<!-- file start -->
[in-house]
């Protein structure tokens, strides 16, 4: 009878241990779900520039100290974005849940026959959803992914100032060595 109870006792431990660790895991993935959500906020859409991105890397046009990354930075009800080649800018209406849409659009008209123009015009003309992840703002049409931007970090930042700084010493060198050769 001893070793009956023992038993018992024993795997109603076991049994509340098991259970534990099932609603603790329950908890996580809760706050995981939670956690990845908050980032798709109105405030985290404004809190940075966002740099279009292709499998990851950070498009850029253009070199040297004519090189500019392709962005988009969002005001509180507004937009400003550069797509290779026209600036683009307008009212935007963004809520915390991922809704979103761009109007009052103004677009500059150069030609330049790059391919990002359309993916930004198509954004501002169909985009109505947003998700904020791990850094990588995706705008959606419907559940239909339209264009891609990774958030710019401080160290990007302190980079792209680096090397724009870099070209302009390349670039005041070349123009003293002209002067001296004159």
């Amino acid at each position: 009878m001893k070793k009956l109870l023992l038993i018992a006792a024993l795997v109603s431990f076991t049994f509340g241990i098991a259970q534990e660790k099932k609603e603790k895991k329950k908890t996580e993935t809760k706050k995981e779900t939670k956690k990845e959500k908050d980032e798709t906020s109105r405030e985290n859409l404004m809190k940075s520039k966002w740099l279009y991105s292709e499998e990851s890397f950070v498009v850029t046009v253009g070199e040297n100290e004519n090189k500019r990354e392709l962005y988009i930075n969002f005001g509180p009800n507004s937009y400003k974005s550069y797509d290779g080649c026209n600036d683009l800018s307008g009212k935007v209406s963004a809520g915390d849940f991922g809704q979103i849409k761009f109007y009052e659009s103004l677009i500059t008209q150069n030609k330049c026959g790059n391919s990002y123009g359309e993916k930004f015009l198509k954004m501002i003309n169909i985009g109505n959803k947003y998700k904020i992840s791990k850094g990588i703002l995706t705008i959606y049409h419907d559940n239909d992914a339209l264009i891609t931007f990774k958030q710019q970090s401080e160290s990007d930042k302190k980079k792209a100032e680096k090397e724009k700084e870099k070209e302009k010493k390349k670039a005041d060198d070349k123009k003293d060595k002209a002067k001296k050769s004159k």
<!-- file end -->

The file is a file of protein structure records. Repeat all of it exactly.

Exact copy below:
[in-house]
């Protein structure tokens, strides 16, 4: 009878241990779900520039100290974005849940026959959803992914100032060595 109870006792431990660790895991993935959500906020859409991105890397046009990354930075009800080649800018209406849409659009008209123009015009003309992840703002049409931007970090930042700084010493060198050769 001893070793009956023992038993018992024993795997109603076991049994509340098991259970534990099932609603603790329950908890996580809760706050995981939670956690990845908050980032798709109105405030985290404004809190940075966002740099279009292709499998990851950070498009850029253009070199040297004519090189500019392709962005988009969002005001509180507004937009400003550069797509290779026209600036683009307008009212935007963004809520915390991922809704979103761009109007009052103004677009500059150069030609330049790059391919990002359309993916930004198509954004501002169909985009109505947003998700904020791990850094990588995706705008959606419907559940239909339209264009891609990774958030710019401080160290990007302190980079792209680096090397724009870099070209302009390349670039005041070349123009003293002209002067001296004159």
């Amino acid at each position: 009878m001893k070793k009956l109870l023992l038993i018992a006792a024993l795997v109603s431990f076991t049994f509340g241990i098991a259970q534990e660790k099932k609603e603790k895991k329950k908890t996580e993935t809760k706050k995981e779900t939670k956690k990845e959500k908050d980032e798709t906020s109105r405030e985290n859409l404004m809190k940075s520039k966002w740099l279009y991105s292709e499998e990851s890397f950070v498009v850029t046009v253009g070199e040297n100290e004519n090189k500019r990354e392709l962005y988009i930075n969002f005001g509180p009800n507004s937009y400003k974005s550069y797509d290779g080649c026209n600036d683009l800018s307008g009212k935007v209406s963004a809520g915390d849940f991922g809704q979103i849409k761009f109007y009052e659009s103004l677009i500059t008209q150069n030609k330049c026959g790059n391919s990002y123009g359309e993916k930004f015009l198509k954004m501002i003309n169909i985009g109505n959803k947003y998700k904020i992840s791990k850094g990588i703002l995706t705008i959606y049409h419907d559940n239909d992914a339209l264009i891609t931007f990774k958030q710019q970090s401080e160290s990007d930042k302190k980079k792209a100032e680096k090397e724009k700084e870099k070209e302009k010493k390349k670039a005041d060198d070349k123009k003293d060595k002209a002067k001296k050769s004159k």